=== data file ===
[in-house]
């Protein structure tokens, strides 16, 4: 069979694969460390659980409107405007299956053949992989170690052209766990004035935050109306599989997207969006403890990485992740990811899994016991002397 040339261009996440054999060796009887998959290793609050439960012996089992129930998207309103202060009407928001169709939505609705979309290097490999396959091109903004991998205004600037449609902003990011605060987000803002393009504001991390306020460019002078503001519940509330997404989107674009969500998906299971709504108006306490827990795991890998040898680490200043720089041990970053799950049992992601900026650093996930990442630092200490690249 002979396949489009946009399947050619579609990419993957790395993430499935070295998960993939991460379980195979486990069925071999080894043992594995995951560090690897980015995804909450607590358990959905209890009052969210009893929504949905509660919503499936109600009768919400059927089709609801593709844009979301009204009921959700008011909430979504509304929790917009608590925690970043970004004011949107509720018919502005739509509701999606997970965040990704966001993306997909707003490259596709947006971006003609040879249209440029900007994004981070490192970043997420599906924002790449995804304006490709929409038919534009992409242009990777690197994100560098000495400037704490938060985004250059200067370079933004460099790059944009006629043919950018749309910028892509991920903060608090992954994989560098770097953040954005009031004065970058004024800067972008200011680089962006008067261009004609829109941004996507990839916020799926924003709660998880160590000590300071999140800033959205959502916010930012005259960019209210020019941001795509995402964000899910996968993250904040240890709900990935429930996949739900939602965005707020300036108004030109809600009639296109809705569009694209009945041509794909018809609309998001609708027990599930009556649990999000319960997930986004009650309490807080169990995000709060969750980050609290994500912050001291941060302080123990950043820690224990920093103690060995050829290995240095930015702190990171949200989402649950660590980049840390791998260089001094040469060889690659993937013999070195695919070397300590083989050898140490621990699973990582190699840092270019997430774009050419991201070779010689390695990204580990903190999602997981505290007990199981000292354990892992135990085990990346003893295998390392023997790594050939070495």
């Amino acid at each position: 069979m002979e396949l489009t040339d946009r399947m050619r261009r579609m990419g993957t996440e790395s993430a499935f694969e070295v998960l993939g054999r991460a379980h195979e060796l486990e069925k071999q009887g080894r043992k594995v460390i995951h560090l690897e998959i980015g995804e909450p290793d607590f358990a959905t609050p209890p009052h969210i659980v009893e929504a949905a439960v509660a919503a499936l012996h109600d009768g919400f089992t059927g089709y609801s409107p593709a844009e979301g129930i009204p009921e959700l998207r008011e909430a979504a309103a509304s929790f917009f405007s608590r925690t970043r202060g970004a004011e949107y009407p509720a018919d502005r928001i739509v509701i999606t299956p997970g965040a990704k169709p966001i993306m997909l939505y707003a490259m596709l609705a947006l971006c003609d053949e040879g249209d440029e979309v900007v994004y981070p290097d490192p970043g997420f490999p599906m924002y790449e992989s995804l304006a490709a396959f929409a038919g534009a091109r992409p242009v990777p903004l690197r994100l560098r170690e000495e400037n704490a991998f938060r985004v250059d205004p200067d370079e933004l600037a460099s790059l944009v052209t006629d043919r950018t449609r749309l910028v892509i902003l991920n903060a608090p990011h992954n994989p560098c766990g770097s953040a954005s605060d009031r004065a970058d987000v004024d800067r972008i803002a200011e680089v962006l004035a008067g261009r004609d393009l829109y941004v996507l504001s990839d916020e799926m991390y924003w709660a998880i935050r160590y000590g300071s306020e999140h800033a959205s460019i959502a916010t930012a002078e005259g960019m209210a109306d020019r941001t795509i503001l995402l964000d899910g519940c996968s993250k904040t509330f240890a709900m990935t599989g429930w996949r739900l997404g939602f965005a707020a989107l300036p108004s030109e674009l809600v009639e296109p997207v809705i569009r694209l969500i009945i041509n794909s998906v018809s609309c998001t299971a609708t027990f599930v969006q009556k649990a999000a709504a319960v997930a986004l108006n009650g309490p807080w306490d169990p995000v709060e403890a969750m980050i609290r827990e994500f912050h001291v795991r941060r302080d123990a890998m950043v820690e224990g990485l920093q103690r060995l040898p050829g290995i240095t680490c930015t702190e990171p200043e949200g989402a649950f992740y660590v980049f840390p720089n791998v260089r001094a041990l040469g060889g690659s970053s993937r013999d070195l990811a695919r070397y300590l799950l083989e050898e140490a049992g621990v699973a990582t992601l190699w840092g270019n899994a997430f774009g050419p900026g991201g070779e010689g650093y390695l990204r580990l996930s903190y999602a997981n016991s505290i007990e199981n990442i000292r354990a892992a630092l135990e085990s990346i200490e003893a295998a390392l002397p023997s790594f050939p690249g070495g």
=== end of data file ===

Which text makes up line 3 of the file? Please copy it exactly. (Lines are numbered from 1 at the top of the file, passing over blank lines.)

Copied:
């Amino acid at each position: 069979m002979e396949l489009t040339d946009r399947m050619r261009r579609m990419g993957t996440e790395s993430a499935f694969e070295v998960l993939g054999r991460a379980h195979e060796l486990e069925k071999q009887g080894r043992k594995v460390i995951h560090l690897e998959i980015g995804e909450p290793d607590f358990a959905t609050p209890p009052h969210i659980v009893e929504a949905a439960v509660a919503a499936l012996h109600d009768g919400f089992t059927g089709y609801s409107p593709a844009e979301g129930i009204p009921e959700l998207r008011e909430a979504a309103a509304s929790f917009f405007s608590r925690t970043r202060g970004a004011e949107y009407p509720a018919d502005r928001i739509v509701i999606t299956p997970g965040a990704k169709p966001i993306m997909l939505y707003a490259m596709l609705a947006l971006c003609d053949e040879g249209d440029e979309v900007v994004y981070p290097d490192p970043g997420f490999p599906m924002y790449e992989s995804l304006a490709a396959f929409a038919g534009a091109r992409p242009v990777p903004l690197r994100l560098r170690e000495e400037n704490a991998f938060r985004v250059d205004p200067d370079e933004l600037a460099s790059l944009v052209t006629d043919r950018t449609r749309l910028v892509i902003l991920n903060a608090p990011h992954n994989p560098c766990g770097s953040a954005s605060d009031r004065a970058d987000v004024d800067r972008i803002a200011e680089v962006l004035a008067g261009r004609d393009l829109y941004v996507l504001s990839d916020e799926m991390y924003w709660a998880i935050r160590y000590g300071s306020e999140h800033a959205s460019i959502a916010t930012a002078e005259g960019m209210a109306d020019r941001t795509i503001l995402l964000d899910g519940c996968s993250k904040t509330f240890a709900m990935t599989g429930w996949r739900l997404g939602f965005a707020a989107l300036p108004s030109e674009l809600v009639e296109p997207v809705i569009r694209l969500i009945i041509n794909s998906v018809s609309c998001t299971a609708t027990f599930v969006q009556k649990a999000a709504a319960v997930a986004l108006n009650g309490p807080w306490d169990p995000v709060e403890a969750m980050i609290r827990e994500f912050h001291v795991r941060r302080d123990a890998m950043v820690e224990g990485l920093q103690r060995l040898p050829g290995i240095t680490c930015t702190e990171p200043e949200g989402a649950f992740y660590v980049f840390p720089n791998v260089r001094a041990l040469g060889g690659s970053s993937r013999d070195l990811a695919r070397y300590l799950l083989e050898e140490a049992g621990v699973a990582t992601l190699w840092g270019n899994a997430f774009g050419p900026g991201g070779e010689g650093y390695l990204r580990l996930s903190y999602a997981n016991s505290i007990e199981n990442i000292r354990a892992a630092l135990e085990s990346i200490e003893a295998a390392l002397p023997s790594f050939p690249g070495g």